37. 37. Coping with imperfections (system) compensate RDL based on black-box models of overheads Coping with Failures (system) re-plan (move/kill allocations) in response of system- observable resource issues Coping with Failures/Misprediction (user) continue in best-effort mode when reservation expires re-negotiate existing reservations Dealing with “Reality”
  38. 38. Sharing Policy: CapacityOverTimePolicy constrains: instantaneous max, and running avg e.g., no user can exceed an instantaneous 30% allocation, and an average of 10% in any 24h period of time single partial scan of plan: O(|alloc| + |window|) User Quotas (trade-off flexibility to fairness)
  39. 39. Introduce Admission Control and Time-based SLAs (YARN-1051) New ReservationService API (to reserve resources) Agents + Plan + SharingPolicy to organize future allocations Leverage underlying scheduler Future Directions Work with MSR-India on RDL estimates for Hive and MR Advanced agents for placement ($$-based and optimal algos) Enforcing decisions (Linux Containers, Drawbridge, Pacer) Conclusion
  40. 40. Cluster stdlib: REEF “factoring out recurring components”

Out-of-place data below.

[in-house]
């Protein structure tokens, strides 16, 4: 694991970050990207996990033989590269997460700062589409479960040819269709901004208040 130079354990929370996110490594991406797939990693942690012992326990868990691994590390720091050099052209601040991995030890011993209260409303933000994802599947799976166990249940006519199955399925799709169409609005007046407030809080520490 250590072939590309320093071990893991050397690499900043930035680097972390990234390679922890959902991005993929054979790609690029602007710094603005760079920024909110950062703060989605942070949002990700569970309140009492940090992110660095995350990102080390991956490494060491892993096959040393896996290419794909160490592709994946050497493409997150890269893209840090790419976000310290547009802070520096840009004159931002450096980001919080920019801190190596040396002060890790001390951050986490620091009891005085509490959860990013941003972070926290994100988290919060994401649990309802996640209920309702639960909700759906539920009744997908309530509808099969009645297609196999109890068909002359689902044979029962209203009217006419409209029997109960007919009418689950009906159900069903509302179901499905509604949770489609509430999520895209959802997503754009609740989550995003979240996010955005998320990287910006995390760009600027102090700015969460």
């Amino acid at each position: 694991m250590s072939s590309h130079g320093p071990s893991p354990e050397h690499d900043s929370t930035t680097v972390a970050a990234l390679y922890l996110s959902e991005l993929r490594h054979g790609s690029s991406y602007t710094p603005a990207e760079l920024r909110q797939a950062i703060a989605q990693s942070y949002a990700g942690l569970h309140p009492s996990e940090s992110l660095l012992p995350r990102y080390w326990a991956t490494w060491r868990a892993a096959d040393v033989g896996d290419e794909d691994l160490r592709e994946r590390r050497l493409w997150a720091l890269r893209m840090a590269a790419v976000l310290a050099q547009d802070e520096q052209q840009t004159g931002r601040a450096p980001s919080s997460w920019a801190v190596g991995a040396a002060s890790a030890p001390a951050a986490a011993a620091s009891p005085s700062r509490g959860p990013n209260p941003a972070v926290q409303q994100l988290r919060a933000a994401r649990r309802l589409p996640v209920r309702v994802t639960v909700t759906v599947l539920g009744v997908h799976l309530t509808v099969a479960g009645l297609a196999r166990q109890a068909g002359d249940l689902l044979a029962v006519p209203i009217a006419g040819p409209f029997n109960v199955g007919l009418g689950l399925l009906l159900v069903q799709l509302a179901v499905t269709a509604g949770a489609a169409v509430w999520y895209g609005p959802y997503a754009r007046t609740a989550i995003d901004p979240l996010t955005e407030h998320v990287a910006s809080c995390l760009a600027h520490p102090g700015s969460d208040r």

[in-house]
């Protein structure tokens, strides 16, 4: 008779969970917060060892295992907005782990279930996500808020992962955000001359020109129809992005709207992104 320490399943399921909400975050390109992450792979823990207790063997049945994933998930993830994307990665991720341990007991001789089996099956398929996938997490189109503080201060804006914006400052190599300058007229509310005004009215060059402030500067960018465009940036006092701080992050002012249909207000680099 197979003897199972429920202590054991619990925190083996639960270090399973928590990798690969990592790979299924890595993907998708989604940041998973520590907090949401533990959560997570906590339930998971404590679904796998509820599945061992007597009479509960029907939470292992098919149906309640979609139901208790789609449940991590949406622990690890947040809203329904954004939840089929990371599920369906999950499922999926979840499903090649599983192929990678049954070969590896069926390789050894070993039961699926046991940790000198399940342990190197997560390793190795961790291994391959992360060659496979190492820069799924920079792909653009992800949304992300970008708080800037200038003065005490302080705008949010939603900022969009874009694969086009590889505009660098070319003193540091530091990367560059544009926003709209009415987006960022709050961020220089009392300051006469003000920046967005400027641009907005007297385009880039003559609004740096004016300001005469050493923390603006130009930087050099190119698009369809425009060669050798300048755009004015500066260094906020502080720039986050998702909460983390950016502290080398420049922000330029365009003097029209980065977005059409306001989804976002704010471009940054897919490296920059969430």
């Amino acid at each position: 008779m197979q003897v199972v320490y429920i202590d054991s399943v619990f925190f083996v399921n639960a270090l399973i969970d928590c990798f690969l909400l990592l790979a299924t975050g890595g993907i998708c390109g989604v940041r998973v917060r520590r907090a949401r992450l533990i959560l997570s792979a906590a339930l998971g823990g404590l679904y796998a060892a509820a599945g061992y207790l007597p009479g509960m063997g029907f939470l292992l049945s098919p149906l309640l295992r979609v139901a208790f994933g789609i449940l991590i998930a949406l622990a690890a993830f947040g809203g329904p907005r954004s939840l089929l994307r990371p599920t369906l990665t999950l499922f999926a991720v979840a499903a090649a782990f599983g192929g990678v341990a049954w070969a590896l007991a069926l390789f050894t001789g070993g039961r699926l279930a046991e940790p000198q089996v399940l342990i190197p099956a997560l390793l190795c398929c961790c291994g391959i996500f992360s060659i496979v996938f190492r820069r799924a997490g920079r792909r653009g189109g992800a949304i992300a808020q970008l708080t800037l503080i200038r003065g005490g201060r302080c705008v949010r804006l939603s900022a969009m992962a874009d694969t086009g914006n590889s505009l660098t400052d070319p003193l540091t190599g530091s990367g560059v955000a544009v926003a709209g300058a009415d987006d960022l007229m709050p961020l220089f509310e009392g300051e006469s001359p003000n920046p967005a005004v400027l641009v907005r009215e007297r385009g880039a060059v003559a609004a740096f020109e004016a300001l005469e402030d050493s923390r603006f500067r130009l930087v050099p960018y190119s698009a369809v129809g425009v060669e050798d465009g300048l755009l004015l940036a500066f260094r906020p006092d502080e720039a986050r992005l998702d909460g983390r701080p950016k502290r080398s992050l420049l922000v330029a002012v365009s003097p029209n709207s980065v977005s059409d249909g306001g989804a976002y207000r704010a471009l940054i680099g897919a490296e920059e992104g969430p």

41. 41. Dryad DAG computations Tez DAG computations (focus on interactive and Hive support) Storm stream processing Spark interactive / in-memory / iterative Giraph graph-processing Bulk Synchronous Parallel (a la’ Pregel) Impala scalable, interactive, SQL-like query HoYA Hbase on yarn Stratoshpere parallel iterative computations REEF, Weave, Spring-Hadoop meta-frameworks to help build apps Focusing on YARN: many applications
  42. 42. Lots of repeated work Communication Configuration Data and Control Flow Error handling / fault-tolerance Common “better than hadoop” tricks: Avoid Scheduling overheads Control Excessive disk IO Are YARN/Mesos/Omega enough?
  43. 43. The Challenge YARN / HDFS SQL / Hive … … Machine Learning u  Fault Tolerance u  Row/Column Storage u  High Bandwidth Networking
  44. 44. The Challenge YARN / HDFS SQL / Hive … … Machine Learning u  Fault Awareness u  Local data caching u  Low Latency Networking
  45. 45. SQL / Hive The Challenge YARN / HDFS … … Machine Learning
  46. 46. SQL / Hive REEF in the Stack YARN / HDFS … … Machine Learning REEF
  47. 47. REEF in the Stack (Future) YARN / HDFS SQL / Hive … … Machine Learning REEF Operator API and Library Logical Abstraction
  48. 48. REEF Client Job1 Resource Manager Scheduler NodeManager NodeManager NodeManager Task Task Task Task TaskApp Master Task Task Negotiate access to more resources (ResourceRequest)
  49. 49. REEF Client Job1 Resource Manager Scheduler NodeManager NodeManager NodeManager Evaluator Task services Evaluator Task services REEF RT Driver Name- based User control flow logic Retains State! User data crunching logic Fault- detection Injection-based checkable configuration Event-based Control flow